A UK employee has launched a landmark discrimination case, claiming his employer discriminated against him because of his veganism. Jordi Casamitjana, an ethical vegan, alleged he was unfairly disciplined and sacked by the League Against Cruel Sports. The League said he was fired for gross misconduct.
This landmark case initiated discussion and consideration as to whether workplace discrimination against vegans is unlawful in the UK under the protected attribute of “philosophical or religious belief”.
Ethical Veganism – A ground of discrimination?
In Australia, discrimination on the basis of veganism will only be successful if it falls under the protected attribute of “political opinion/belief”. Political opinion/belief discrimination is not unlawful under federal law. However, it could be unlawful in the Australian Capital Territory, Northern Territory, Queensland, Tasmania and Victoria in some circumstances.
In order to establish veganism as a political opinion protected under discrimination laws, a person would need to demonstrate that veganism is more a ‘political’ standpoint rather than a ‘personal’ matter and/or that veganism forms part of a religious belief which may extend to a philosophical belief as well. Philosophical beliefs on their own are not protected.
The issue of ethical veganism was raised in Vusal Asgarov v Living Edge (Aust) Pty Ltd, where an employee claimed the employer discriminated against him on the basis of his ethical veganism. The employee lodged his unfair dismissal claim out of time and the Fair Work Commission rejected the request for an extension of time. Consequently, the employee’s application was dismissed and these legal issues were not explored.
Nevertheless, if ethical veganism could be considered a protected attribute under anti-discrimination laws, then it begs the question as to whether other strongly held and strictly practiced beliefs, opinions or activities are also protected.
Climate Change Discrimination
Aforementioned, only religious and political opinions/beliefs are recognised as protected grounds under Australia’s anti-discrimination laws. Philosophical beliefs such as a belief in climate change or humanism are not protected unless it can be argued that they form part of the accepted canons or tenets of an “acceptable” religion or political belief systems. This begs the question whether climate change falls under a religious or political belief system, constituting a protected attribute.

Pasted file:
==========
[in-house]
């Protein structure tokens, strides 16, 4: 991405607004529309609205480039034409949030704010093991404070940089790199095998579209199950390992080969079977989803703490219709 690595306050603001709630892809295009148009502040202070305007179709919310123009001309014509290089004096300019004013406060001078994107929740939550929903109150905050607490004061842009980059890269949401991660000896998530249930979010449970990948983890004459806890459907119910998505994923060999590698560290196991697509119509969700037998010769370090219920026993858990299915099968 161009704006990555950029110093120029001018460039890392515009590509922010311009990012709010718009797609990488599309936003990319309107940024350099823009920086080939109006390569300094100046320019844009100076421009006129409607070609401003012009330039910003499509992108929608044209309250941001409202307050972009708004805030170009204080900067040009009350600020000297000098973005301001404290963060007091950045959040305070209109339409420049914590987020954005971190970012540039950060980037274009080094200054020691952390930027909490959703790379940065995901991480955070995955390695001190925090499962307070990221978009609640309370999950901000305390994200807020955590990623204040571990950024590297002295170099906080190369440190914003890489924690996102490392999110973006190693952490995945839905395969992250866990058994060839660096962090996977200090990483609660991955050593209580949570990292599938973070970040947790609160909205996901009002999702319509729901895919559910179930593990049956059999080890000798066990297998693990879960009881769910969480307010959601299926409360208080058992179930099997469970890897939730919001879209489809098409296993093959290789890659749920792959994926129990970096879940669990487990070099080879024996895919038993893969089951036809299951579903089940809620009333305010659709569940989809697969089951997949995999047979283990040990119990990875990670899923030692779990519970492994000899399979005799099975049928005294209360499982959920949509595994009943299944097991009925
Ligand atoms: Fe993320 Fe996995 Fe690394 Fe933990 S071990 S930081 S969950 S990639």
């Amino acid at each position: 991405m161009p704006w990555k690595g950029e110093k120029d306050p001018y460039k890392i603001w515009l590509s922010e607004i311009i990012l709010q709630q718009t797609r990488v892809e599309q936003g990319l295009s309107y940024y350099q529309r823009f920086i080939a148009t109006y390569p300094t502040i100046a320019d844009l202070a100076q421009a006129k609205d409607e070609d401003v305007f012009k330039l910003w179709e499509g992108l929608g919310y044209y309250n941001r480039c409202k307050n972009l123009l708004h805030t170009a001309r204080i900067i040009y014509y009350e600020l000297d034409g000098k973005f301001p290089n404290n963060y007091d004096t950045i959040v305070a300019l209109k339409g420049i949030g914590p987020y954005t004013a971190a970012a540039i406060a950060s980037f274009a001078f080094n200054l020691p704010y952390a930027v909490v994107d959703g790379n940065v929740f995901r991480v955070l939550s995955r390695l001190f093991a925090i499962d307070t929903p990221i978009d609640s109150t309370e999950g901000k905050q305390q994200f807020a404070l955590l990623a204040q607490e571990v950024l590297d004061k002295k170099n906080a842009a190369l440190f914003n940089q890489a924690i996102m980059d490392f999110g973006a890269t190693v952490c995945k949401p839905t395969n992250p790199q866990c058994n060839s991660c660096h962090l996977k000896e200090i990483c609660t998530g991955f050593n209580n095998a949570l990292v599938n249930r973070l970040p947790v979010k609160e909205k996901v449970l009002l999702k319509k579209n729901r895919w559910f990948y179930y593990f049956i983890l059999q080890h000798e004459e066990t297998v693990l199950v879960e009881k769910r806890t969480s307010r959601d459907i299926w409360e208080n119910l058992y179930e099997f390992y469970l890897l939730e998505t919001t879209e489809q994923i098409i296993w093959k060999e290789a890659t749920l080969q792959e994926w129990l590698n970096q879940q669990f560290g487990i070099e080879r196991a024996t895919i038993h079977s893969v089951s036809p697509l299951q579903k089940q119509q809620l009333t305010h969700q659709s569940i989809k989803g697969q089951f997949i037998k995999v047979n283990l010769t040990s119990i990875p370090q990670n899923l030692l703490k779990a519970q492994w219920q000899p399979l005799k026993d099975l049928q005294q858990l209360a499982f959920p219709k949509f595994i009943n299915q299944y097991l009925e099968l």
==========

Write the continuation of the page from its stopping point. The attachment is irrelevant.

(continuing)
A strong belief in climate change and the resulting moral imperative to act in such a way as to minimise the damage of climate change is unlikely to be classified as a protected religious belief according to the tests from the Scientology case. It would fail because climate change beliefs are generally based on scientific knowledge and such beliefs are not grounded in any aspect of supernatural faith.
So is climate change a political opinion/belief? There is ongoing debate and discussion as to whether climate change falls under political opinion/belief for the purpose of anti-discrimination laws. An activity is not political merely because it is motivated by a political opinion. It is the activity itself, which, when viewed objectively must by its nature be political. Whilst it is not enough to show that the views or practices accord with a particular political party to establish discrimination, some activities are clearly political in their nature, for example, membership or an affiliation with a political party would be such a case.
Whilst it would be possible to argue that the belief in human-induced climate change is a ̳political opinion‘, it is unlikely for such arguments to succeed in an employment context as a ground for discrimination if the existing authorities are followed under the anti-discrimination laws and due to the narrow interpretation confining actions to government activities.
Climate Change and Freedom of Speech in the Workplace
Although climate change opinions may not be protected under anti-discrimination laws in the workplace, the discussion of this political opinion is still protected as free speech. In addition, an Applicant may succeed in an action under the new Pt 3-1 adverse action provisions of the Fair Work Act provided that they could establish that the practice in question, or exercise of workplace right, was by its nature political.
This issue was explored in Ridd v James Cook University (JCU), where an academic challenged his termination in the Federal Circuit Court of Australia, based on his own beliefs regarding climate change. In 2015, Professor Ridd told a journalist that JCU needed to “check their facts before they spin their story” as “bad science” and misleading photos were being circulated about climate change and its effect on the Great Barrier Reef. Professor Ridd was sacked as he was found to have breached JCU’s code of conduct.
Justice Vasta found that JCU’s code of conduct (which stipulates that staff are not to jeopardise the integrity or standing of the university or its reputation) was “subordinate” to an intellectual freedom clause in its 2013 Enterprise Agreement. Professor Ridd was awarded more than $1.2 million for multiple agreement breaches under the Fair Work Act.
  FWC 3868.
 Church of the New Faith v Commissioner of Pay-roll Tax (Vic) (1983) 154 CLR 120, (Mason ACJ and Brennan J at 137) and (Deane and Wilson JJ at 174).
 Nestle Australia Ltd v Equal Opportunity Board  VR 805.
 Evershed v City of Geraldton  EOC 92-745.
 Julie De Rooy, “Discrimination of The Grounds Of Philosophical Beliefs: Is It Time For A (Climate) Change In Australia?” (2010).
  FCCA 997.